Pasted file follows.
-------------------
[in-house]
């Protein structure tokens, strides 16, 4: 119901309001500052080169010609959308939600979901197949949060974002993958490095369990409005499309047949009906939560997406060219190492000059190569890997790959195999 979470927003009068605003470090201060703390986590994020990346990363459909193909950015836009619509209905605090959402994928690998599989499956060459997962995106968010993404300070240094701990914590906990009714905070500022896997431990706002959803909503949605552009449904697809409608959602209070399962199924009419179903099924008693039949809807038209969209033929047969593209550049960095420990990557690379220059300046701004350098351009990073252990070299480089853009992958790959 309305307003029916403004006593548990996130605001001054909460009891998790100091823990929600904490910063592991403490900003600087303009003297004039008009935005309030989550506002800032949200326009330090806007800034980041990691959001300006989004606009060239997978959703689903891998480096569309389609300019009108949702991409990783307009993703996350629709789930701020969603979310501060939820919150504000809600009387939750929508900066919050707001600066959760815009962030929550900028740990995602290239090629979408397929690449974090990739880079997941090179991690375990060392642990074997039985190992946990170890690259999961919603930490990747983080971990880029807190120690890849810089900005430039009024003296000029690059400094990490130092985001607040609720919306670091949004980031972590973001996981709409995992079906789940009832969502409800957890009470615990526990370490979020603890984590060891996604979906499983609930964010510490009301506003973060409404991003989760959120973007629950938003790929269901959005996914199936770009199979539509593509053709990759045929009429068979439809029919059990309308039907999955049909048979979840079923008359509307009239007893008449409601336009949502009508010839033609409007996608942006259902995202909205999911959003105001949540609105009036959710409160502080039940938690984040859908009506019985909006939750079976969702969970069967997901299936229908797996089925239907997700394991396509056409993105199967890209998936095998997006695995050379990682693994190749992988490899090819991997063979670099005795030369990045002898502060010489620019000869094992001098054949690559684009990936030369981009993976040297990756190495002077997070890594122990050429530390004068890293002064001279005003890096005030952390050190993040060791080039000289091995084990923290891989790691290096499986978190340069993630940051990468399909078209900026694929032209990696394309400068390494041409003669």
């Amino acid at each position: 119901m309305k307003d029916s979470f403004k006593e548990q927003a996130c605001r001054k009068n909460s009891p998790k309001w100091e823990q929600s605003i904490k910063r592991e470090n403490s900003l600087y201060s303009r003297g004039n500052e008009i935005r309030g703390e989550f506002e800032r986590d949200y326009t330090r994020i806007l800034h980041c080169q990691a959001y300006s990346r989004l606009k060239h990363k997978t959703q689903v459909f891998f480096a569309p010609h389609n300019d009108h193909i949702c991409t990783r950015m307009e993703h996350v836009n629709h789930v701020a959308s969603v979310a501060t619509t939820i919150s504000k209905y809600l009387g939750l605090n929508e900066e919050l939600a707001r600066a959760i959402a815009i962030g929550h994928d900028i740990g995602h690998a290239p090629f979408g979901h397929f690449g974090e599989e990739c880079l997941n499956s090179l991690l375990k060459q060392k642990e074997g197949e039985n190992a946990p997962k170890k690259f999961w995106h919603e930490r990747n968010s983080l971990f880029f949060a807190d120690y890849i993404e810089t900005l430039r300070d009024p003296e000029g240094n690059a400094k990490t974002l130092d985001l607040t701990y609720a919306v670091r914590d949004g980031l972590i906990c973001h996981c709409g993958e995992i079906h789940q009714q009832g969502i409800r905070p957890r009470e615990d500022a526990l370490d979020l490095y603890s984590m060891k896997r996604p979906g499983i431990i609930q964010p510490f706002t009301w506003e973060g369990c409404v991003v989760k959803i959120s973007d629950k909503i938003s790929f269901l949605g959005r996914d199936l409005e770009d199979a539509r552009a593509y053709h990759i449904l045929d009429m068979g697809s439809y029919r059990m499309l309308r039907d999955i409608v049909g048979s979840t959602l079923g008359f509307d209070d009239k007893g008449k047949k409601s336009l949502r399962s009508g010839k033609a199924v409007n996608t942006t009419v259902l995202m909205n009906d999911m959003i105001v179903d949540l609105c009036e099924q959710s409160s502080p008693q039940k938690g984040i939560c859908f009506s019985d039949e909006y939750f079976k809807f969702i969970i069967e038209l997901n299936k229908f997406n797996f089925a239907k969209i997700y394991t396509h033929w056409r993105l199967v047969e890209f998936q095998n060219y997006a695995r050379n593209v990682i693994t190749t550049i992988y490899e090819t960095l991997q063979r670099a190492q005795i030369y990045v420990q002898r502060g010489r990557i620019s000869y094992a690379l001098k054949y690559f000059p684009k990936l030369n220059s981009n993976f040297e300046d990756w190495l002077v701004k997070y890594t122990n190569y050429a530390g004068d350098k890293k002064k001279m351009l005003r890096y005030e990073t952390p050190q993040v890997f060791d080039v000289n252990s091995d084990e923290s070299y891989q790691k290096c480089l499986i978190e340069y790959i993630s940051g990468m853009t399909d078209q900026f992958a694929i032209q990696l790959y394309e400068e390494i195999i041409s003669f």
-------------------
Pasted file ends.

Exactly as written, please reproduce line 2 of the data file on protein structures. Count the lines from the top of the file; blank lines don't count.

């Protein structure tokens, strides 16, 4: 119901309001500052080169010609959308939600979901197949949060974002993958490095369990409005499309047949009906939560997406060219190492000059190569890997790959195999 979470927003009068605003470090201060703390986590994020990346990363459909193909950015836009619509209905605090959402994928690998599989499956060459997962995106968010993404300070240094701990914590906990009714905070500022896997431990706002959803909503949605552009449904697809409608959602209070399962199924009419179903099924008693039949809807038209969209033929047969593209550049960095420990990557690379220059300046701004350098351009990073252990070299480089853009992958790959 309305307003029916403004006593548990996130605001001054909460009891998790100091823990929600904490910063592991403490900003600087303009003297004039008009935005309030989550506002800032949200326009330090806007800034980041990691959001300006989004606009060239997978959703689903891998480096569309389609300019009108949702991409990783307009993703996350629709789930701020969603979310501060939820919150504000809600009387939750929508900066919050707001600066959760815009962030929550900028740990995602290239090629979408397929690449974090990739880079997941090179991690375990060392642990074997039985190992946990170890690259999961919603930490990747983080971990880029807190120690890849810089900005430039009024003296000029690059400094990490130092985001607040609720919306670091949004980031972590973001996981709409995992079906789940009832969502409800957890009470615990526990370490979020603890984590060891996604979906499983609930964010510490009301506003973060409404991003989760959120973007629950938003790929269901959005996914199936770009199979539509593509053709990759045929009429068979439809029919059990309308039907999955049909048979979840079923008359509307009239007893008449409601336009949502009508010839033609409007996608942006259902995202909205999911959003105001949540609105009036959710409160502080039940938690984040859908009506019985909006939750079976969702969970069967997901299936229908797996089925239907997700394991396509056409993105199967890209998936095998997006695995050379990682693994190749992988490899090819991997063979670099005795030369990045002898502060010489620019000869094992001098054949690559684009990936030369981009993976040297990756190495002077997070890594122990050429530390004068890293002064001279005003890096005030952390050190993040060791080039000289091995084990923290891989790691290096499986978190340069993630940051990468399909078209900026694929032209990696394309400068390494041409003669």